Director’s note zu „The Echo“
comments of the director Tatiana Huezo
I decided to explore a rural universe because the children are prepared for the adult world too early. With this aim, I began to search for children in rural schools. After weeks of visiting different communities in Mexico, I arrived in El Eco, a tiny village where the increasingly extreme climate and living conditions frame the existence of the adults and children in a severe yet beautiful landscape.
From the moment I learned the name of the town, I was captivated. No one could tell me why it had this name; when I asked if there was any place where the voice of an echo could be heard, only a girl and an elderly woman whispered to me, as if sharing a forbidden secret: “sometimes the stones speak to us…”, “the wind carries our voices from the hills, that’s why they say you should watch what you say…”
Immediately I perceived strong elements in the physical and symbolic space to narratively construct the pure and mysterious gaze of the children that I wished to capture.
I was excited to imagine the visual, sonic and narrative possibilities to tell this story, where “The Echo”, in addition to being the film’s title, would be a metaphorical element that speaks to the way of life in this rural and remote community that possesses deep ancestral knowledge.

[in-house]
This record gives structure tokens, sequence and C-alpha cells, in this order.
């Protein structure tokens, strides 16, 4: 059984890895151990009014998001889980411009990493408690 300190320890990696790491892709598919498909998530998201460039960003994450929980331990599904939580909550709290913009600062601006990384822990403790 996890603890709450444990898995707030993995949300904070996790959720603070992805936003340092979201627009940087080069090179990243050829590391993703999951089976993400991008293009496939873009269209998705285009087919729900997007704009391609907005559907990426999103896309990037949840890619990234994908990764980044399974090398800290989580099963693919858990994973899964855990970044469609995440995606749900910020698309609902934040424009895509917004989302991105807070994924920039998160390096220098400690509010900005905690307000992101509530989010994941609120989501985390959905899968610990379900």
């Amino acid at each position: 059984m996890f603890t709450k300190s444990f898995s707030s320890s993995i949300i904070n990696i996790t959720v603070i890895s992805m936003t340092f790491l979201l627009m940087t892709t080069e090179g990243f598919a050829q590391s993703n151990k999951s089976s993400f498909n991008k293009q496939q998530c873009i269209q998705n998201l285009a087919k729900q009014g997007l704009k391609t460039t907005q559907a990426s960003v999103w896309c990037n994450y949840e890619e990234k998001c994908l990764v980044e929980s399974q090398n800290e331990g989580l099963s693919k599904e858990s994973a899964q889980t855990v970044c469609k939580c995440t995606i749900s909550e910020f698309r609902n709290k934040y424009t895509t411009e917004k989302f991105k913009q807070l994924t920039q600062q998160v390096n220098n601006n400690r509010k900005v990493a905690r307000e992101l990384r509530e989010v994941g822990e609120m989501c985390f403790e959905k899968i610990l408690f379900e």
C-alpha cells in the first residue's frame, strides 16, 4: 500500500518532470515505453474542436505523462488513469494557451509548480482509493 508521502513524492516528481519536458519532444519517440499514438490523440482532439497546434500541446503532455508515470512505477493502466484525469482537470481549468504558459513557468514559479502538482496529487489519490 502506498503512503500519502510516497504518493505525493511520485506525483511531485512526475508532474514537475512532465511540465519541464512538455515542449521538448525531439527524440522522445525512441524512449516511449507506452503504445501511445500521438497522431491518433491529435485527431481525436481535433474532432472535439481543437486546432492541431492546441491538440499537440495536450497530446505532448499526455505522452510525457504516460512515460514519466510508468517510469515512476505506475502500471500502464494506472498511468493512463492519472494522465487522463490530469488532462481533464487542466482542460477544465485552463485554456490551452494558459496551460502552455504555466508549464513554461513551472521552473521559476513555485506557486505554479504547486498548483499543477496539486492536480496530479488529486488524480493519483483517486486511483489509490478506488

This story speaks of the echo that parents leave in their children, of that voice that clings to the soul during the formative years and remains forever. Children learn how to understand death, illness and love with each act, word and silence of their parents.
The children of El Eco assume responsibility for the care of the land and animals from a young age. They understand what the death of a sheep, a frost in the cornfields or a prolonged drought means for their lives. They also recognize their parents’ satisfaction when the strenuous effort of cultivating the land yields a harvest of sweet corn. The emotions and personal difficulties these children face are permeated by the natural world.
The consciousness that rural children possess, that in the earth all life exists, definitively molds their vision of the world, their games and their souls.
It is in this place that I fell in love with the faces of these children with their weathered adult skin and their lively and beautiful eyes. Their gaze carried the hidden things I once believed in as well as traces of the pain that is to come, sometimes too soon. The story is told from here, from those moments that make you conscious of who you are and the world that you inhabit.
This film challenged me to tell a story where we can see the extraordinary in the ordinary. I trust in cinema to reveal that a face can be infinite, that the anodyne fields hide marvelous changes in light; and that the feeling of the adventure of what it means to grow up can be shared.”